Contreras said a handful of the moms have sons in gangs; other teens are hanging out with the wrong crowd.

A meeting typically starts by creating a “peace circle.” A prayer or poem is read, and then the mothers share whatever is on their minds, said the Rev. Dave Kelly, who helps run the meetings at the Precious Blood Ministry of Reconciliation, a community center.

Women share specific worries, Kelly said, but the group often turns to larger questions about violence in the community. And while there are both moms whose kids have been killed and others who have children who turned to violence, the conversation keeps going, Kelly said.

There is no judgment, he said.

“It’s amazing to see moms come together on just the value of loving your kid,” Kelly said. “These moms are very committed to their communities.”

Armenia Rodriguez, 37, joined the group after she saw her 18-year-old son hanging with a new, thuggish crowd. Gang signs suddenly turned up on his notebooks. Then last summer, her son was jumped and beaten up. Since joining the group, she has found a place where people understand how hard it is to fight the lure of the streets and how much it hurts to be blamed.

“We’re all connected in a way because we are trying to do what we can to better the lives of our kids,” she said. “You know you’re a good mom. Then society wants to say you’re not.”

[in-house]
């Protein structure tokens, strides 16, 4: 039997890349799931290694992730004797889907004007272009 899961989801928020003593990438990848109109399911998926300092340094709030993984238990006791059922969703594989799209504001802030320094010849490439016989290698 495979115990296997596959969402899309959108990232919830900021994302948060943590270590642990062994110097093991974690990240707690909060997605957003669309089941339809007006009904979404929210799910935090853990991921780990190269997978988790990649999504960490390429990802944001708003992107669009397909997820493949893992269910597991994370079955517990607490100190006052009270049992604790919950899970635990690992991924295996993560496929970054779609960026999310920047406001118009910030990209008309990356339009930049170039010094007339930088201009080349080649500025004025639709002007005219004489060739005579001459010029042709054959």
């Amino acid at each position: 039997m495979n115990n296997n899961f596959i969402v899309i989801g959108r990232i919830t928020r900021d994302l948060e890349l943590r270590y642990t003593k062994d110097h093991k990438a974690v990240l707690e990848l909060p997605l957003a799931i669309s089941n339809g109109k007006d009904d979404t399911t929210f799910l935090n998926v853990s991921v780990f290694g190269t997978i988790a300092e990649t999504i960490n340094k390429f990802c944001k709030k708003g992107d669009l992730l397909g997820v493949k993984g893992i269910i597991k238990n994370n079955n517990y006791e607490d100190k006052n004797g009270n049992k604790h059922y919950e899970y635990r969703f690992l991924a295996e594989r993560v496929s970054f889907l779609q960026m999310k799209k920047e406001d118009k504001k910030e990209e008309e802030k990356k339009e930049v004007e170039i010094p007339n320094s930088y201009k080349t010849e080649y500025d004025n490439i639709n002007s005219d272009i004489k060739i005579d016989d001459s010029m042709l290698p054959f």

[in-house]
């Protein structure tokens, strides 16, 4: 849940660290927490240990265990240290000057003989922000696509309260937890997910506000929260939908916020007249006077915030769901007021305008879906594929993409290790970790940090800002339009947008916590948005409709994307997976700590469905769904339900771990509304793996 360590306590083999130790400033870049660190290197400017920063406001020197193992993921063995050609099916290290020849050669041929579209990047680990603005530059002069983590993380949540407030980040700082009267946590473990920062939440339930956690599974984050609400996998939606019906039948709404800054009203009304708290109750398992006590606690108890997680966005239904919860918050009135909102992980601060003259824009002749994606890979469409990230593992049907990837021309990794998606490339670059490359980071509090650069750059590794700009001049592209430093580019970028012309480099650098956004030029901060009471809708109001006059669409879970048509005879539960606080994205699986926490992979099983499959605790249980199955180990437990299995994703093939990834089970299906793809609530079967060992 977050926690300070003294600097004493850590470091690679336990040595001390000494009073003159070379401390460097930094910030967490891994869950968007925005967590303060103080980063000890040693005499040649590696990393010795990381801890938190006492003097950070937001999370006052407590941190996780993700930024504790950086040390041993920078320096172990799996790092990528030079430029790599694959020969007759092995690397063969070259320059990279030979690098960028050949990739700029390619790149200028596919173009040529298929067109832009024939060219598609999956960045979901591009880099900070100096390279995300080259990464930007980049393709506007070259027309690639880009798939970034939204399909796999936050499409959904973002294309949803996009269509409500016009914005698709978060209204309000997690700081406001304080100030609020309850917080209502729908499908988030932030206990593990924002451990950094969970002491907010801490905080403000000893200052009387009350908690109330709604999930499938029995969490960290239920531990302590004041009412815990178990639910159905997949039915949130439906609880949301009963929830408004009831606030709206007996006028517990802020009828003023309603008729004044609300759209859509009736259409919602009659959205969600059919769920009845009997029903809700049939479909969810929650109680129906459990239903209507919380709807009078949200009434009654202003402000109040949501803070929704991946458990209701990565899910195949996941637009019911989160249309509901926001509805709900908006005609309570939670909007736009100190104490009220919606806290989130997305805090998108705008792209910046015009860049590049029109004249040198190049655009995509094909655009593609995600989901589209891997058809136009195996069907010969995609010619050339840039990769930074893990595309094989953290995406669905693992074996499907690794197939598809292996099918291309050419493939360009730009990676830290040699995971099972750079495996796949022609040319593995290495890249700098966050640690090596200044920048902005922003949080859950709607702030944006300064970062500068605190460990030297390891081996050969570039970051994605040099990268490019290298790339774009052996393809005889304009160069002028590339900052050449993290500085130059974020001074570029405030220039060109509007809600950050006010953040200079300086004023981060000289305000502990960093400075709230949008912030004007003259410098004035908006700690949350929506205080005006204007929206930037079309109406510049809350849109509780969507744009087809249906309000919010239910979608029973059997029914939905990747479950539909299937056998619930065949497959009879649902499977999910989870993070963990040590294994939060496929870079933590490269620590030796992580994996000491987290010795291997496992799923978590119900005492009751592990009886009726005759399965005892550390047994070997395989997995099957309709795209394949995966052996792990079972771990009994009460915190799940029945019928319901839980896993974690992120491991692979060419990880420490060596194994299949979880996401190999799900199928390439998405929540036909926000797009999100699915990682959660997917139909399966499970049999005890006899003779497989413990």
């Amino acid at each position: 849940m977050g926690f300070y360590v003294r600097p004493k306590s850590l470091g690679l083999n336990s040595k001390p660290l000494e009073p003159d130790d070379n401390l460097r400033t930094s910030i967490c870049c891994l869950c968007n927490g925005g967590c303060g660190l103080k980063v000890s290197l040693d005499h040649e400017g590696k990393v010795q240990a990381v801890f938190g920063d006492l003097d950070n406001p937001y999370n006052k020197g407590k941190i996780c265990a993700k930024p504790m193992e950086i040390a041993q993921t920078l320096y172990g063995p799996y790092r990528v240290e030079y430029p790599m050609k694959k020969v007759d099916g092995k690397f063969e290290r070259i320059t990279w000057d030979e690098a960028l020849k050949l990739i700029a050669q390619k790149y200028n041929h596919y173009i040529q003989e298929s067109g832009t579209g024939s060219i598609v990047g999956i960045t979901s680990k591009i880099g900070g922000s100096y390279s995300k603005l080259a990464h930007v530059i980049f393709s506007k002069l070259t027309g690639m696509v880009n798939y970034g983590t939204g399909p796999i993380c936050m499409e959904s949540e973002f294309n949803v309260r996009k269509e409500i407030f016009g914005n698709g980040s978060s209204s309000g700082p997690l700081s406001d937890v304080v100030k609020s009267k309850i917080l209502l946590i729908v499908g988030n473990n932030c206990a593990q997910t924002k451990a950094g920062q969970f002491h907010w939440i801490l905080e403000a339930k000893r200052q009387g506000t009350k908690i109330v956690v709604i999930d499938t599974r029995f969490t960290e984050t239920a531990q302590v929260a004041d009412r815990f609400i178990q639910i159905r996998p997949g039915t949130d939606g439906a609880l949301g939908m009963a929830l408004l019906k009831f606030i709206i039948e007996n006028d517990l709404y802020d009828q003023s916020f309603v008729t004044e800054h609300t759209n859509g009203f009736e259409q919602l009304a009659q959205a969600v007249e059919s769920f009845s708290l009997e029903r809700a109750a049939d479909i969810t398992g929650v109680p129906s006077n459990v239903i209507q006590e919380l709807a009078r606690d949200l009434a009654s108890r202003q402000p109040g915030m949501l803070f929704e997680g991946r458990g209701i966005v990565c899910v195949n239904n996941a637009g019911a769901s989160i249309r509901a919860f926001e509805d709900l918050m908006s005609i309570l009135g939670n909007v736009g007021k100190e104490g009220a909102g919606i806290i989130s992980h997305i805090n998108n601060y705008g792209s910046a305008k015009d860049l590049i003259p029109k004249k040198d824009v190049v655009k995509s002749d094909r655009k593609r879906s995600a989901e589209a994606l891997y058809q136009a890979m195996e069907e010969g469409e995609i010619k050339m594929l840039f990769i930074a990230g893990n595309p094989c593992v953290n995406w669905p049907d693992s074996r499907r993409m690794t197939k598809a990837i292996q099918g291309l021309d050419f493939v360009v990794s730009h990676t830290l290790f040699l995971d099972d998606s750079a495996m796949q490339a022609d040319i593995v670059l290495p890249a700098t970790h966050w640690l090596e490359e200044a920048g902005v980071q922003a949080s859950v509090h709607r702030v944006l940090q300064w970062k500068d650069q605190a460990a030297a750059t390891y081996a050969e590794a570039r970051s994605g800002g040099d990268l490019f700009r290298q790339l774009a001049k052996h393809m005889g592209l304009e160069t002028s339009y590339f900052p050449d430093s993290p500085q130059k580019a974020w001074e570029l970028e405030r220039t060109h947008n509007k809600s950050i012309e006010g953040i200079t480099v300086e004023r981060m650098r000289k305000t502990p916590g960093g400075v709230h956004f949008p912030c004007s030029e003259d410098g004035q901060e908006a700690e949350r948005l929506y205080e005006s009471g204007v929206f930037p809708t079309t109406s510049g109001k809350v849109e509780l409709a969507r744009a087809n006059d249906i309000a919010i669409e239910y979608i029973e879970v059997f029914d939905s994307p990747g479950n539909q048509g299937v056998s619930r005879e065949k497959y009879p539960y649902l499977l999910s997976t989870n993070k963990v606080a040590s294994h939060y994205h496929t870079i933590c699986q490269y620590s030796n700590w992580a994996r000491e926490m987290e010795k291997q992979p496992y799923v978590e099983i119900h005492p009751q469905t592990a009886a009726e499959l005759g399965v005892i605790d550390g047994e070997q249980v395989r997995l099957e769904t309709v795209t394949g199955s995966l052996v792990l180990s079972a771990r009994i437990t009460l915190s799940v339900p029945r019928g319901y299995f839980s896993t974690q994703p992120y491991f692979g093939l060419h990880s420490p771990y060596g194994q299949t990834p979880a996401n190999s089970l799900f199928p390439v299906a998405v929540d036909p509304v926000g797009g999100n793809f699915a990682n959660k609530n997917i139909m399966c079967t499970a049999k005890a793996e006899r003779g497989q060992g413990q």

As visitation for Escamilla’s son drew to a close Tuesday night and the last of the visitors made their way to the front of the altar, she stood at the head of his casket, stroking his hair.

Children wailed in the Southwest Side church. They leaned on pillars and each other for support.

Escamilla’s support also was there. Maria Chavez, her neighbor and a member of the group, stood to her left at the casket. Ahead of her was Rivera, Rodriguez and other mothers, making their way to the casket. During the service, the mothers sat together a few rows behind Escamilla. Afterward, they seemed spent, devastated by having to watch her mourning.

More than one said they realized how easily it could be them standing beside the casket. “We’re all very sad,” Rivera said after the service. “She (is) a great mom. It’s the environment and climate of hopelessness among these kids.”

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1 Comment for “Violence brings moms together”

  1. frances

    TO WHOM IT MAY CONCERN IAM DIEING INSIDE BECAUSE OF THE STREET LIFE MY SON CHOOSE TO LIVE. HES ONLY 21 AND JUST TOOK A DEAL FOR 25 YEARS THE LIFE THAT WAS TAKEN OF A YOUNG MAN MAY HE REST IN PEACE.AND OLDER HOMIE TOOK MY SON UNDER HES ARM AT 17 YEARS OLD AND PUT HIM TO WORK TO DO ALL THE DIRTY FOR HIM HE WAS ON HIS WAY TO THE U.S.M.C BUT THAT DIDNT HAPPEN BECAUSE HIS OLDER HOMIE NAMED DOWNER WORE A WIRE TO SAVE HIM TURNED IN ALL THE YOUTH HE HAD SO CALLED YOUNG HOMIES AND A WIRETAPE MY SON THE WRONG PLACE AT THE TIME.HE HAS THREE KIDS 1 2 3 GOD PLEASE HELP ME.PLEASE FORGIVE HIM THE STREETS ARE SO EVIL…….